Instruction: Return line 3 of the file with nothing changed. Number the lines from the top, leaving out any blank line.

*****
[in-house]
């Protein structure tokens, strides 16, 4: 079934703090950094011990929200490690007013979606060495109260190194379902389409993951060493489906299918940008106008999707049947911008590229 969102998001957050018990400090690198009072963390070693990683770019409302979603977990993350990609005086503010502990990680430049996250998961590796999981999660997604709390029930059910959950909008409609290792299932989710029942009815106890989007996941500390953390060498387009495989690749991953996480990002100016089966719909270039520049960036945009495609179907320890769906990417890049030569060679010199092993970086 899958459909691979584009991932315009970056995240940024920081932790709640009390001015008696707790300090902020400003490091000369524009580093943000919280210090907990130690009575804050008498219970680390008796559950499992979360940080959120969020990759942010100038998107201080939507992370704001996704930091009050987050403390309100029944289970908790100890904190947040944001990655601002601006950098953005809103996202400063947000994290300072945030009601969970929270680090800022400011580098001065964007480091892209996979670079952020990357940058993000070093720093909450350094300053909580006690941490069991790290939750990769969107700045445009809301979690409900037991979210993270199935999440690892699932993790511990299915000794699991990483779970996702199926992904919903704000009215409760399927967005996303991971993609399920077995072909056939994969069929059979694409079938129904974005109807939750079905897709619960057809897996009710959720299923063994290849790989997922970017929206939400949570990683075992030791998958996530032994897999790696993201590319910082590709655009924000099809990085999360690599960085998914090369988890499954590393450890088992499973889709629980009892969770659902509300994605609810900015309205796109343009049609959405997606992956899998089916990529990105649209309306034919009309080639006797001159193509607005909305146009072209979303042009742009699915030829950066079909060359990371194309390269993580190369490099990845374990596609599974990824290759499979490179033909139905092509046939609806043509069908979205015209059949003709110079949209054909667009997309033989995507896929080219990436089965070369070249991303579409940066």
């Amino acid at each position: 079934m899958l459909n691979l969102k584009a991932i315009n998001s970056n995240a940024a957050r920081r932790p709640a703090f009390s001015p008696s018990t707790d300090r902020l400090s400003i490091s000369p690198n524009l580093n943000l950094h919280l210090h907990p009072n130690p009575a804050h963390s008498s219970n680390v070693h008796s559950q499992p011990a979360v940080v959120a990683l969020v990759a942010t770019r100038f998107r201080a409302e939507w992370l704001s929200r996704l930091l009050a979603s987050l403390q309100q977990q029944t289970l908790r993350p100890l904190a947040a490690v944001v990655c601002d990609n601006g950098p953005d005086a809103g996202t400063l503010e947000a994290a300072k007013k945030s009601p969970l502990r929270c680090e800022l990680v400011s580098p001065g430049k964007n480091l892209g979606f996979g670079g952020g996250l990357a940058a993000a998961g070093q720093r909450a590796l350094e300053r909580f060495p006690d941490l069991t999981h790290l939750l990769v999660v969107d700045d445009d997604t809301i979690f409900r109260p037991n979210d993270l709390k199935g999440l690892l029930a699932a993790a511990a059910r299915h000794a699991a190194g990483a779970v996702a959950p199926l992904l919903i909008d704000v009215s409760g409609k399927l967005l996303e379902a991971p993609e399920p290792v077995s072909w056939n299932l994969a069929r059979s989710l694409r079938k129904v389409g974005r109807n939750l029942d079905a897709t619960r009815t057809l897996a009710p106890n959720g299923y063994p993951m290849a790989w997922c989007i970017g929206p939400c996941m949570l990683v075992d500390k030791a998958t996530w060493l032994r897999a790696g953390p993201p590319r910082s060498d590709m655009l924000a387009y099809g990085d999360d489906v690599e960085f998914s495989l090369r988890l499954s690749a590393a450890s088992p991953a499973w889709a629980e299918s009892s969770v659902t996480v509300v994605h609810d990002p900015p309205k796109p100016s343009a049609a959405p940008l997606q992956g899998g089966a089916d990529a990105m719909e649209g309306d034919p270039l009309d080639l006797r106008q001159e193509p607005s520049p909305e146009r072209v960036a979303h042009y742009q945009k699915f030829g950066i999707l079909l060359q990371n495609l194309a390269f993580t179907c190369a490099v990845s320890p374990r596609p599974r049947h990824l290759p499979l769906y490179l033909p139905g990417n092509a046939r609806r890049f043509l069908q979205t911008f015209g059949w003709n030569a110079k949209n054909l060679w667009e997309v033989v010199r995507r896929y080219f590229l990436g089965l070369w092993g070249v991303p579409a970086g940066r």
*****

């Amino acid at each position: 079934m899958l459909n691979l969102k584009a991932i315009n998001s970056n995240a940024a957050r920081r932790p709640a703090f009390s001015p008696s018990t707790d300090r902020l400090s400003i490091s000369p690198n524009l580093n943000l950094h919280l210090h907990p009072n130690p009575a804050h963390s008498s219970n680390v070693h008796s559950q499992p011990a979360v940080v959120a990683l969020v990759a942010t770019r100038f998107r201080a409302e939507w992370l704001s929200r996704l930091l009050a979603s987050l403390q309100q977990q029944t289970l908790r993350p100890l904190a947040a490690v944001v990655c601002d990609n601006g950098p953005d005086a809103g996202t400063l503010e947000a994290a300072k007013k945030s009601p969970l502990r929270c680090e800022l990680v400011s580098p001065g430049k964007n480091l892209g979606f996979g670079g952020g996250l990357a940058a993000a998961g070093q720093r909450a590796l350094e300053r909580f060495p006690d941490l069991t999981h790290l939750l990769v999660v969107d700045d445009d997604t809301i979690f409900r109260p037991n979210d993270l709390k199935g999440l690892l029930a699932a993790a511990a059910r299915h000794a699991a190194g990483a779970v996702a959950p199926l992904l919903i909008d704000v009215s409760g409609k399927l967005l996303e379902a991971p993609e399920p290792v077995s072909w056939n299932l994969a069929r059979s989710l694409r079938k129904v389409g974005r109807n939750l029942d079905a897709t619960r009815t057809l897996a009710p106890n959720g299923y063994p993951m290849a790989w997922c989007i970017g929206p939400c996941m949570l990683v075992d500390k030791a998958t996530w060493l032994r897999a790696g953390p993201p590319r910082s060498d590709m655009l924000a387009y099809g990085d999360d489906v690599e960085f998914s495989l090369r988890l499954s690749a590393a450890s088992p991953a499973w889709a629980e299918s009892s969770v659902t996480v509300v994605h609810d990002p900015p309205k796109p100016s343009a049609a959405p940008l997606q992956g899998g089966a089916d990529a990105m719909e649209g309306d034919p270039l009309d080639l006797r106008q001159e193509p607005s520049p909305e146009r072209v960036a979303h042009y742009q945009k699915f030829g950066i999707l079909l060359q990371n495609l194309a390269f993580t179907c190369a490099v990845s320890p374990r596609p599974r049947h990824l290759p499979l769906y490179l033909p139905g990417n092509a046939r609806r890049f043509l069908q979205t911008f015209g059949w003709n030569a110079k949209n054909l060679w667009e997309v033989v010199r995507r896929y080219f590229l990436g089965l070369w092993g070249v991303p579409a970086g940066r």